One of the updated features in Photoshop 2022 that has caught the attention of many photographers is Depth Blur, a filter that simulates the background blur or bokeh effect you get from using a lens with a fast aperture. But is Depth Blur 2.0 in the new Photoshop really a capable substitute for a high-quality lens that can produce a shallow depth of field on its own?
That’s the question that software expert Unmesh Dinda addresses in the below video where he “stress tests” Photoshop’s revamped Depth Blur tool, which is part of Neural Filters.
“This time around, there are major changes like processing on-device instead of the cloud, and way more refined results among many other additions,” says Dinda, who was less than impressed with Depth Blur in past versions of Photoshop. “But still, the question remains, can we finally use it now? That’s what we will find out in this episode.”
Dinda also pits the new Depth Blur in Photoshop head-to-head against Luminar’s Portrait Bokeh AI to see how it compares.
With the previous version of Depth Blur, the limitations included extremely long wait times “for every little change,” inaccurate masking, inconsistent results, and a general difficultly to get the feature to work at all.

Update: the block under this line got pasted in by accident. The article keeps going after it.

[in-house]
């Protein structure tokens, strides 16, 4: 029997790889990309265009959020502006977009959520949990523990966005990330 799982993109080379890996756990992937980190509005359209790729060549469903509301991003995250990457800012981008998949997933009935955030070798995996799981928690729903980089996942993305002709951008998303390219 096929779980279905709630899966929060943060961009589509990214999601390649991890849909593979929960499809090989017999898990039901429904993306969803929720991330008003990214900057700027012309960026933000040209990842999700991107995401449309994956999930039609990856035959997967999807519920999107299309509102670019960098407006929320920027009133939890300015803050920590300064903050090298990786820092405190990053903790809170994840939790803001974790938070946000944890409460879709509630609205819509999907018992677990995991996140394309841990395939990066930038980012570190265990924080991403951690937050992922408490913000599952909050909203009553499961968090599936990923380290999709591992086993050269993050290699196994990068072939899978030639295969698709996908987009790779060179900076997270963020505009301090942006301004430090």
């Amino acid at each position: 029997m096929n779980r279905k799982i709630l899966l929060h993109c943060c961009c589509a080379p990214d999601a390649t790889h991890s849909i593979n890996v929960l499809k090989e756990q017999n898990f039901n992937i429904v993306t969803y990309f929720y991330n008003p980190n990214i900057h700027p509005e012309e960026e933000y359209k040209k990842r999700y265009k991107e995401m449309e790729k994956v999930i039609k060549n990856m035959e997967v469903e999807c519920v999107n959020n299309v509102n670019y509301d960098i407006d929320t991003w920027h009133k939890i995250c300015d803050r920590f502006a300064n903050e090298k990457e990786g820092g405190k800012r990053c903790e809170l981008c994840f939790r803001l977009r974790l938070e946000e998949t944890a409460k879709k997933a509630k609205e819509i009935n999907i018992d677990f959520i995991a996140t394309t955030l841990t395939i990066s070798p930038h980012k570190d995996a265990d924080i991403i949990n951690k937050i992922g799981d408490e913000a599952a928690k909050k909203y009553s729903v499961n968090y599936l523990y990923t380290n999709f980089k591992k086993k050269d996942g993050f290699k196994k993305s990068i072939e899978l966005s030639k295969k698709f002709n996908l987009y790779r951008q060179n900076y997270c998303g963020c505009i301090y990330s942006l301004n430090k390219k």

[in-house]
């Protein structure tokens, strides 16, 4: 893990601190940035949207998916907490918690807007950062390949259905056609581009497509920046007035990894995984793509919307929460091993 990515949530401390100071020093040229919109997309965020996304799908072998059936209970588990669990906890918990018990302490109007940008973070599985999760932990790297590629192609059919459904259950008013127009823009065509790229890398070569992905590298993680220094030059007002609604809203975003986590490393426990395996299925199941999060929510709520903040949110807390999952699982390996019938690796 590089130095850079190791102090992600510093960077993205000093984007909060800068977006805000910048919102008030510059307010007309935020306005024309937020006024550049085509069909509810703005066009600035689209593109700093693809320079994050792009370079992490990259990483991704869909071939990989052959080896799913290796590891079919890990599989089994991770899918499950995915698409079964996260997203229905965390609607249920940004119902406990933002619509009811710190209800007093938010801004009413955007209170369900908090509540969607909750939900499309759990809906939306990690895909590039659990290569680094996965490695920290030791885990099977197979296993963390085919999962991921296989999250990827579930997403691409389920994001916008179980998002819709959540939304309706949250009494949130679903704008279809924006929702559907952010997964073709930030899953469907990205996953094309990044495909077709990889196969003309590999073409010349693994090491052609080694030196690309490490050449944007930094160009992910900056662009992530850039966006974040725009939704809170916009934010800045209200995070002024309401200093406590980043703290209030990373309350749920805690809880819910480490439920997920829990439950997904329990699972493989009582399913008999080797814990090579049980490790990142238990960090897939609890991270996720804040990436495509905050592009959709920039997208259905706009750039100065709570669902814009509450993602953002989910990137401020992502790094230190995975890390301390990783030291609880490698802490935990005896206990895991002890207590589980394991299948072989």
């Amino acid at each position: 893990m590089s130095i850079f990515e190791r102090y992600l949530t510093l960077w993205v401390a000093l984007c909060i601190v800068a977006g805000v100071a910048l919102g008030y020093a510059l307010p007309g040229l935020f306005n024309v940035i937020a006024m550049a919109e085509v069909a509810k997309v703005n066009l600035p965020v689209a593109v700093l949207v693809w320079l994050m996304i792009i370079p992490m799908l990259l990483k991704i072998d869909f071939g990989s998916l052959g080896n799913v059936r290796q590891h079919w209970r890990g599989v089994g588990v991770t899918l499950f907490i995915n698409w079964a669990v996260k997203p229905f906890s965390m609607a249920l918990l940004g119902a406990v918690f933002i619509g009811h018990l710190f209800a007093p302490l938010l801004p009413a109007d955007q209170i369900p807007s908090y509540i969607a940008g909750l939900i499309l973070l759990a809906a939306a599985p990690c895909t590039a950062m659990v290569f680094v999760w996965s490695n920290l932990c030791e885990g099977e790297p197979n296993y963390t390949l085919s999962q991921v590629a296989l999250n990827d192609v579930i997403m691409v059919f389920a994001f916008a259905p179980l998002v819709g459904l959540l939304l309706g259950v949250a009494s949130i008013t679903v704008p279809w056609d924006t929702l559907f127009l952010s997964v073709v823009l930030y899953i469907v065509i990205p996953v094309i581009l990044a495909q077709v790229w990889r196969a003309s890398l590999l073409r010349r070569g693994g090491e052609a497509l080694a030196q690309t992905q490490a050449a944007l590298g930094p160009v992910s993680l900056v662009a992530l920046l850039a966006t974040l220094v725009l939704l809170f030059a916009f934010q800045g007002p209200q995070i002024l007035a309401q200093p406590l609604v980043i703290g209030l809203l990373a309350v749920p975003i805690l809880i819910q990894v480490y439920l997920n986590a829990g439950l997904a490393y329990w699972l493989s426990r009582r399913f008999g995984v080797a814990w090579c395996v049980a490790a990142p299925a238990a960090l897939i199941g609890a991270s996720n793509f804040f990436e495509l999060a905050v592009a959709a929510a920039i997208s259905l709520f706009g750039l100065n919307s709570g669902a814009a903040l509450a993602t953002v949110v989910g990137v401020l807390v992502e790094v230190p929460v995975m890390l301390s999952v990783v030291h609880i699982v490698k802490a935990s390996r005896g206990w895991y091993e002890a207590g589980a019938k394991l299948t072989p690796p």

“In the video, we’ll find out have they overcome these limitations and how much better is this? And can we actually finally use it in our workflows? Stay until the end because we’re going to cover some of the biggest concerns that you need to watch out for.”
In his review of Depth Blur, Dinda tests for focus ability, image quality, speed, grain, tint, halos, hard edges, bokeh quality, and its ability to select more subjects. In short, he calls the potential of the new Depth Blur in Photoshop 2022 “insane” but says he still has some reservations. Watch below to see all of Dinda’s tests and to hear his final thoughts on this revamped tool.